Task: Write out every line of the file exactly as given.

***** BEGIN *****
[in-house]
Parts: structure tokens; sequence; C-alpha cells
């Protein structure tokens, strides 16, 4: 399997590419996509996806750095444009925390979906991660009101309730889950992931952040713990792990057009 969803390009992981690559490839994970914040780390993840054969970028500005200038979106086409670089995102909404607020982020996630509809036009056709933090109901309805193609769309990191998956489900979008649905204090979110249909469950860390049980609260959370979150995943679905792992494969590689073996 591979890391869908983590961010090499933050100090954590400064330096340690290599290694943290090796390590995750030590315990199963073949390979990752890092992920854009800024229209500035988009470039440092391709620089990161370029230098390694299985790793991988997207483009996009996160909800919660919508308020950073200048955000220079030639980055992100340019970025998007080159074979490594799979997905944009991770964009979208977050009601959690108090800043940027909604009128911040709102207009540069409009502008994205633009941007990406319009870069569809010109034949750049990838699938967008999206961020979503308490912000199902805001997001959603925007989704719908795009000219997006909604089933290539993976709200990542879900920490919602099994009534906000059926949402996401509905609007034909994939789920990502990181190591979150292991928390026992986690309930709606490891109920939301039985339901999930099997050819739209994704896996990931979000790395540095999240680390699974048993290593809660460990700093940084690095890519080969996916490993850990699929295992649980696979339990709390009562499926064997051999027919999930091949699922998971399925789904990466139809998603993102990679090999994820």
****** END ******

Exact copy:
[in-house]
Parts: structure tokens; sequence; C-alpha cells
């Protein structure tokens, strides 16, 4: 399997590419996509996806750095444009925390979906991660009101309730889950992931952040713990792990057009 969803390009992981690559490839994970914040780390993840054969970028500005200038979106086409670089995102909404607020982020996630509809036009056709933090109901309805193609769309990191998956489900979008649905204090979110249909469950860390049980609260959370979150995943679905792992494969590689073996 591979890391869908983590961010090499933050100090954590400064330096340690290599290694943290090796390590995750030590315990199963073949390979990752890092992920854009800024229209500035988009470039440092391709620089990161370029230098390694299985790793991988997207483009996009996160909800919660919508308020950073200048955000220079030639980055992100340019970025998007080159074979490594799979997905944009991770964009979208977050009601959690108090800043940027909604009128911040709102207009540069409009502008994205633009941007990406319009870069569809010109034949750049990838699938967008999206961020979503308490912000199902805001997001959603925007989704719908795009000219997006909604089933290539993976709200990542879900920490919602099994009534906000059926949402996401509905609007034909994939789920990502990181190591979150292991928390026992986690309930709606490891109920939301039985339901999930099997050819739209994704896996990931979000790395540095999240680390699974048993290593809660460990700093940084690095890519080969996916490993850990699929295992649980696979339990709390009562499926064997051999027919999930091949699922998971399925789904990466139809998603993102990679090999994820």